WAS Richard Dawkins’s tetchy performance on the ABC’s Q&A the result of jet-lag, as he claimed, or the paucity of his case?
No Mr Minge, I watched that program (in which Dawkins debated Cardinal Pell) and Dawkins was tetchy because Pell is an idiot.
However, this correspondence must have reminded The Australian’s letters editor just how enlightened and deserving of space Mr Minge is. A few weeks later, on 7 May 2012, Mr Minge was supporting Rupert Murdoch against his enemies. He fumed against the ” agenda-driven demonisation of a great Australian by his two-faced traducers ” on the British Parliamentary committee that found him “unfit” to run a major newspaper.
And then, just two weeks later on 22 May, Mr Minge wrote again; this time sticking to more familiar themes: the media inquiry and bias at the ABC:
“Full marks to The Australian for exposing the Left-leaning mates’ club which, under the colours of a media inquiry, is effectively angling to clip the wings of free speech.”
There were several letters in a similar vein that day.
Mr Minge managed to squeeze another dig at the national broadcaster into his broadside. He wrote that “the ABC’s leftist bias and relentless anti-Coalition negativity in which it seems to be mired,” should also be investigated, but not, presumably, by the media regulating “star chamber” which the coalition would “put out of business” after the next election.
I don’t know if there’s a pattern here, but the letters page of The Australian is beginning to look like a cosy club to me. A club that has a particular ideological dress code and maybe even a secret handshake.
One might even imagine this cosy little club has a name: Groupthink.
Perhaps as a Baptist pastor, Mr Minge has God on his side.
Meet Pastor Minge – always has a nice word
I don’t know how Pastor Minge has time for ministering to his flock. It seems that he is far too preoccupied with the nasty communists and other scum that infests the ABC. Not only does he willingly share his views with a very receptive letters editor at The Australian; he scatters his seed far and wide and it would seem frequently. Here’s a letter he wrote to that august organ of reason News Weekly, published by the National Civic Council.
As you can see, Pastor Minge has been banging on about the ABC for some time, this letter was published on 7 October, 2000..
ABC as scripted
NSW Premier Bob Carr spoke for many Australians when he described Melbourne’s S11 protesters as “bully-boy fascists”. Yet to the ABC – and particularly ABC radio – they were just good-natured “victims” of police brutality!
Protesters were portrayed as “colourful”, while forum participants were “dark-suited capitalists” (PM, September 11). Twice in the same bulletin S11 organiser David Glanz was given airspace for the identical, and highly suspect, claim of the protest’s “success”, a line which ABC interviewers then picked up and ran with, while a collage of protesters were interviewed to give a sense of “depth” to the outing.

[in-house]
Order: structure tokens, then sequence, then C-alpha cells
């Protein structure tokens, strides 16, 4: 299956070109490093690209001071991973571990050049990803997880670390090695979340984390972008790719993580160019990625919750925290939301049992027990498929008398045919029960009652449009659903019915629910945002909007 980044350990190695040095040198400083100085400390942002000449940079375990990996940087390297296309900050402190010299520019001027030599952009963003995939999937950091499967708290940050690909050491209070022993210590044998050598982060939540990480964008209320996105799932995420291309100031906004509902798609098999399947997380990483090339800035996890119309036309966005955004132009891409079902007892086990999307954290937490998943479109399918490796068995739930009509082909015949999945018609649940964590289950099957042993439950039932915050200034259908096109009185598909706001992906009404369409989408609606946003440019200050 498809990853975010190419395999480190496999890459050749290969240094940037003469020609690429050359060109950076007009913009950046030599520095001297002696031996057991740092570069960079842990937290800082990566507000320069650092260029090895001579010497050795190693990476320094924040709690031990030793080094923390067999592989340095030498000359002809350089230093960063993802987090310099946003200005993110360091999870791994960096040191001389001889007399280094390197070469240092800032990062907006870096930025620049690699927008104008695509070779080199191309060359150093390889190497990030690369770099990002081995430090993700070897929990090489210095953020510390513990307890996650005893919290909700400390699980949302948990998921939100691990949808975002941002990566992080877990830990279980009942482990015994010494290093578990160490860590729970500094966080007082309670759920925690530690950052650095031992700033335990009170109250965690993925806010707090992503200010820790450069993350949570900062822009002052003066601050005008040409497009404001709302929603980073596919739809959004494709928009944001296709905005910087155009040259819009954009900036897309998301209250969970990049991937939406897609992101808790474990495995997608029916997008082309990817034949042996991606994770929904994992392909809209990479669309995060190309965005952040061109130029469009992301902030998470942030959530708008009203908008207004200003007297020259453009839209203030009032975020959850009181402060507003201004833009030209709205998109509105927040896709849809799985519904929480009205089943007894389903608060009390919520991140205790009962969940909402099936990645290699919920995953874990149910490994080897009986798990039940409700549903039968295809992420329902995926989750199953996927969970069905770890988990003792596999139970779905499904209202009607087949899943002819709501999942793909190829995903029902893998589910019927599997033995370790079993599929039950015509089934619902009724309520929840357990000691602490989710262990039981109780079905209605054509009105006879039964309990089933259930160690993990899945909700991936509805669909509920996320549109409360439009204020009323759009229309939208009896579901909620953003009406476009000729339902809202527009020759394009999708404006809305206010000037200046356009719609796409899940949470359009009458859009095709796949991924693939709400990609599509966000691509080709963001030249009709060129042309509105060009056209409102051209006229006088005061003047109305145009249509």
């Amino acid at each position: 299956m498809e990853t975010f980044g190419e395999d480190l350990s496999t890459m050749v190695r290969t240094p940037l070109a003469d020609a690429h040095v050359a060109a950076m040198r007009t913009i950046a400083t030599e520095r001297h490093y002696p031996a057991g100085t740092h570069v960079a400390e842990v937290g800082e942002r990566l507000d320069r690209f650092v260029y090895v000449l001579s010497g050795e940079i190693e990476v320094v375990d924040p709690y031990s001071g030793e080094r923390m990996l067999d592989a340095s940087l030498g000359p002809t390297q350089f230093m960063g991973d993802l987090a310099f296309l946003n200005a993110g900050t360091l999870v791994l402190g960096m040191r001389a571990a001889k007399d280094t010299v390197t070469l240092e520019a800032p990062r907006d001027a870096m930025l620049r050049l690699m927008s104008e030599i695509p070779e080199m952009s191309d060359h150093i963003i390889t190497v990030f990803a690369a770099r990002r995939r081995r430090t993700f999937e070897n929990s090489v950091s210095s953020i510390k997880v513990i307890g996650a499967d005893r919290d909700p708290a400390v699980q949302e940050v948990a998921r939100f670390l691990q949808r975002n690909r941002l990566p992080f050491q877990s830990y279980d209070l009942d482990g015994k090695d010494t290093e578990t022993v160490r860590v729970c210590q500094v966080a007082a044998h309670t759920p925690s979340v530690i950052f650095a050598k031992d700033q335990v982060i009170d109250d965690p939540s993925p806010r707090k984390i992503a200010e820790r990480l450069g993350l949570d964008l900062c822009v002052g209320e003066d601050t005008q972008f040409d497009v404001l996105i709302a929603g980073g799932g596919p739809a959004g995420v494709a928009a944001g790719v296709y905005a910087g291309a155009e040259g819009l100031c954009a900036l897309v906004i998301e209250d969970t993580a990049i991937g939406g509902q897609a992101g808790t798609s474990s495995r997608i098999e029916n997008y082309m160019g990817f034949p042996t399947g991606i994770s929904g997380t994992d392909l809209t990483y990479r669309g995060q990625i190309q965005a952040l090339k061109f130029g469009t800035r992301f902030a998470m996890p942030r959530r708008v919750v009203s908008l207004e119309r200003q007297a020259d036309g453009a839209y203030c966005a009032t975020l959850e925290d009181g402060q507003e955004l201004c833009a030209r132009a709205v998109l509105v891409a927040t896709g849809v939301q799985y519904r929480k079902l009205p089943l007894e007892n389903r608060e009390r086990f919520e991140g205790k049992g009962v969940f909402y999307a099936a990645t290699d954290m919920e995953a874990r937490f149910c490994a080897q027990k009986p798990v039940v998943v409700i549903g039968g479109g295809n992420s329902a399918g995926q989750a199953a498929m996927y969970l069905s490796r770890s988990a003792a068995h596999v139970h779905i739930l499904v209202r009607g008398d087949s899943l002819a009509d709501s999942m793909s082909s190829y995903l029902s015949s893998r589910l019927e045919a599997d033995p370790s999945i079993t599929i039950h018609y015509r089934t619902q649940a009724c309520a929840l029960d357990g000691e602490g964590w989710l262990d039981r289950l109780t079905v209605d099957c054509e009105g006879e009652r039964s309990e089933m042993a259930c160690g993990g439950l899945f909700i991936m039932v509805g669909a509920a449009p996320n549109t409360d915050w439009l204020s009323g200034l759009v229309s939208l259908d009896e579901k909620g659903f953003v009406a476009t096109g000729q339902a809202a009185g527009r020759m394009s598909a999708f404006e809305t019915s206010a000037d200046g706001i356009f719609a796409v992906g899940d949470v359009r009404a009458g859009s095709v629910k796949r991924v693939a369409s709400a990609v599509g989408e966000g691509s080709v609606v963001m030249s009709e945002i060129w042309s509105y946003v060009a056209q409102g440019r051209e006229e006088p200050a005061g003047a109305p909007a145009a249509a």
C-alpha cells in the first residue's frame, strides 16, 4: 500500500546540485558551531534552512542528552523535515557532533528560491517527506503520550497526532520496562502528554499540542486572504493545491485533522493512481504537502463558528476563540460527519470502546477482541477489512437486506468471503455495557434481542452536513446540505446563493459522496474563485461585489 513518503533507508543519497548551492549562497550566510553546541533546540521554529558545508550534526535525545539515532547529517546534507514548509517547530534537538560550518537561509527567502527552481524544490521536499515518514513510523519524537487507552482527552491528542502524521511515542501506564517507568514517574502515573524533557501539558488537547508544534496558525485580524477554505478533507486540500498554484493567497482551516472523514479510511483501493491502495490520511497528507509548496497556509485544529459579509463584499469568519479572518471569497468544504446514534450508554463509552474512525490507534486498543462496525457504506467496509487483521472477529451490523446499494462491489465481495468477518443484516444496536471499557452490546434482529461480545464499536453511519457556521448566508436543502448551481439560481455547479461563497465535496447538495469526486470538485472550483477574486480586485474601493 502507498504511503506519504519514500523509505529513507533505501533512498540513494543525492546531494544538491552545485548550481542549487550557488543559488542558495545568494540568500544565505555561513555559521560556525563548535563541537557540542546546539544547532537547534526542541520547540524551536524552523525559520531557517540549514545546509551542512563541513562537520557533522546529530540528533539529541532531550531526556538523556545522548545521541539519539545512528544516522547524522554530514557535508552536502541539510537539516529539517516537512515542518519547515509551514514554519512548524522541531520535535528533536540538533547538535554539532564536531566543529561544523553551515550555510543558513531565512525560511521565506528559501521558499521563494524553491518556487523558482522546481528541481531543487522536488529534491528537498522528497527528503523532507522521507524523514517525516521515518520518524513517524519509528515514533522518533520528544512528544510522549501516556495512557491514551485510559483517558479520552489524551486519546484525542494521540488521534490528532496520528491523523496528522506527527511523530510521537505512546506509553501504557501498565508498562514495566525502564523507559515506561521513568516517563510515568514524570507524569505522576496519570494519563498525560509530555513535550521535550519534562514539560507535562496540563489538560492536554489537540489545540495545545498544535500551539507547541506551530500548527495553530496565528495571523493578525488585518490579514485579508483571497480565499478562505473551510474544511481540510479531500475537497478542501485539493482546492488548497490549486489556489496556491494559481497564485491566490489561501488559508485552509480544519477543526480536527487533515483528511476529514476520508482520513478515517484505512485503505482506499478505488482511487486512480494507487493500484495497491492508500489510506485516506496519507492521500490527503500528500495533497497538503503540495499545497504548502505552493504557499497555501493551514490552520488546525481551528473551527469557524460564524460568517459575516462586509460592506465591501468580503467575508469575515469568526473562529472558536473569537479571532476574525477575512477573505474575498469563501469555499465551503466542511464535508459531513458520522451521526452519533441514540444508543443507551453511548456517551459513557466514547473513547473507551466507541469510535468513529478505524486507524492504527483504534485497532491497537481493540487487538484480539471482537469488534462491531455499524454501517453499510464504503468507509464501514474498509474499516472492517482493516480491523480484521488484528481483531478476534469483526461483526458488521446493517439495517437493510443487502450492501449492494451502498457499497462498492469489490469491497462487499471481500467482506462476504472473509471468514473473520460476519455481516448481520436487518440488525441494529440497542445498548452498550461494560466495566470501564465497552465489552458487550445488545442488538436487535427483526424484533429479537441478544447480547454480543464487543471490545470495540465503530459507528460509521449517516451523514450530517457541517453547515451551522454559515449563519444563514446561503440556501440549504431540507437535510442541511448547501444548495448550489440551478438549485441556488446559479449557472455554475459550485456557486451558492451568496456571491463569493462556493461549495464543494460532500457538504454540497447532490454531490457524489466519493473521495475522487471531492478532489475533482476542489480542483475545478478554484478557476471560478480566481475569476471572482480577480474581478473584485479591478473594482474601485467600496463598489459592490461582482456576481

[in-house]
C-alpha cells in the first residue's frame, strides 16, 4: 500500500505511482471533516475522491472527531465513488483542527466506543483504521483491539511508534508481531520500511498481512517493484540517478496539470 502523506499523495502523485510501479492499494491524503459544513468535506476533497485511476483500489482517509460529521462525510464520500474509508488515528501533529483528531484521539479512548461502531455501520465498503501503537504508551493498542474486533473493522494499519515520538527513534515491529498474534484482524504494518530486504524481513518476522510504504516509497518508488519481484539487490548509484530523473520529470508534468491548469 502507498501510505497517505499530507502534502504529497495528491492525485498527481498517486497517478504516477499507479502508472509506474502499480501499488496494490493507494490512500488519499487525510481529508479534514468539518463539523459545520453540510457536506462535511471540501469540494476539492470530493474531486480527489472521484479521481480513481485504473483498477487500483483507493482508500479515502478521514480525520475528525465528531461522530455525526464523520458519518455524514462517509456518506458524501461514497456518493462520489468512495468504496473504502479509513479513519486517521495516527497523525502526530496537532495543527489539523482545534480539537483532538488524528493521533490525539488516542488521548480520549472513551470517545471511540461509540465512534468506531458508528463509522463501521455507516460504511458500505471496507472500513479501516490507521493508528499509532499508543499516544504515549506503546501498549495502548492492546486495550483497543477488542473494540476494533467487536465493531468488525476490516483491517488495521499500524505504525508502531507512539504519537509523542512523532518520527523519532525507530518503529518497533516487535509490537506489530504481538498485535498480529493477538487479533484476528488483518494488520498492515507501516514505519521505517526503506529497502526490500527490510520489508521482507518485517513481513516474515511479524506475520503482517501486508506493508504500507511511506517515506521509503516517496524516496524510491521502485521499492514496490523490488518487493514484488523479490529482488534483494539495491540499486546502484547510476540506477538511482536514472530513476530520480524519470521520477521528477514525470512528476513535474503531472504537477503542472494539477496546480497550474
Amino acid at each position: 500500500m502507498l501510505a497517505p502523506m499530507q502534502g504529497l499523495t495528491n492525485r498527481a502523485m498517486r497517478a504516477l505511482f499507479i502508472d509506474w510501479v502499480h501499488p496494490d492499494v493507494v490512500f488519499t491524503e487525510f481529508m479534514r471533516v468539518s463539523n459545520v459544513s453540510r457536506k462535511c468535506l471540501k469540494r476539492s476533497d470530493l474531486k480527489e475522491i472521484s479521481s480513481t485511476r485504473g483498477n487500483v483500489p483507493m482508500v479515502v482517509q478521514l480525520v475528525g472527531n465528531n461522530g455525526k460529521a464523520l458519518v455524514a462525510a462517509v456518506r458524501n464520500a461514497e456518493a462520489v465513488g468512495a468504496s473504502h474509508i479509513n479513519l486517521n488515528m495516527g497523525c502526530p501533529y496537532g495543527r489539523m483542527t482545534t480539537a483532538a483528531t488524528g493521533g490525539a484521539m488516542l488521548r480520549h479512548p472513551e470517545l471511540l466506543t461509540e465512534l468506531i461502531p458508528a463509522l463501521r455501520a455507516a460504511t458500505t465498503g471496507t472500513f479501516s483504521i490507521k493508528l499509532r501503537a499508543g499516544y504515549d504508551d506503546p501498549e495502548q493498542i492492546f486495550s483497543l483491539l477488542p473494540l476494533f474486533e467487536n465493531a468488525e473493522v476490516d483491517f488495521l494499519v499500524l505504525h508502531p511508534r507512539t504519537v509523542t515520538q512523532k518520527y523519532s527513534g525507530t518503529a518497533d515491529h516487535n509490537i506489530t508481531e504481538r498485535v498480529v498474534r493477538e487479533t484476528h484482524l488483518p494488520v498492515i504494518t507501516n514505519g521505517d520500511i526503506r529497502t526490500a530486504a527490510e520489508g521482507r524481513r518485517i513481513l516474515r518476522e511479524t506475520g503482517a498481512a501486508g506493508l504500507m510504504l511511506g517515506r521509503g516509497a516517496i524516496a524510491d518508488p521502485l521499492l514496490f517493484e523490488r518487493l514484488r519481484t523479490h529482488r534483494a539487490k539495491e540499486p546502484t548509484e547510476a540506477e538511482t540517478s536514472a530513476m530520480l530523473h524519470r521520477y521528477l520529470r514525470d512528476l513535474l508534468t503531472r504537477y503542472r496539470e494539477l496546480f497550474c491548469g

Not once was the identification “Left-wing” or “Leftist” used in any of the ABC bulletins concerning S11 – notwithstanding Glanz’s well-known Trotskyite past, and the coalition of loony Left groupies that S11 is known to represent. And this from a network so obsessive about the Right (always “extreme Right” in ABC parlance) in far-away Austria, and bordering on the hysterical in trying to pin an Indonesian connection to any militia activity in Timor. Here was blatant hooliganism, as the Prime Minister correctly called it, right before our eyes, and the ABC could only treat it as a carnival.
People can only hold their noses for so long. The odour of ABC bias is now so strong that it is surely time for the option of a Royal Commission to be considered. A similar high-level inquiry in Greece more than a decade ago came up with some astonishing revelations of ideology-driven media distortions. The dissemination of news and facts is surely too important to be left as the plaything of a narrow ideological clique.
…but not in a dark alley if you’re wearing red
I have never met Brenton Minge and I don’t particularly want to; he obviously hates people like me almost as much as God hates faggots.Ya gotta love these Baptist dribblejaws, they really do understand how a little bit of God’s hate goes a long way.
It’s pleasing to know that God did not make communists or gays in his image; but there’s a lot of good creation science out there, and Pastor Minge wants to celebrate it with you.
On the website Creation Research, Mr Minge has congratulated the group for producing an outstanding piece of scientific literature which was inspired by God.
YOUR LATEST EVIDENCE BROCHURE – “Creation: The Evidence from Polystrate Fossils”, is sensational in the very best sense of the term. It is brilliant, and you deserve 12 out of 10 for the fantastic and so-easy-to-follow presentation.
Perhaps, John, given the success of this one, you might consider similar “focus” type brochures, equally well illustrated, on other single-issue creation matters, eg: dinosaurs, cumulative Australian Flood evidences, etc. Your really have a rare gift of communicating Bible-based scientific truth in an exhilarating way. Brenton Minge Brisbane Australia.
Pastor Minge is also the author of several, shall we say, pamphlets on creationism and other topics. But he likes his faith to be straight down the line with no ecumenical sidetracking. Here’s another missive from the God-fearing bunkers of Bulimba, this one aimed at his erstwhile brothers-in-Christ. You will notice that Pastor Minge accepts no backsliding.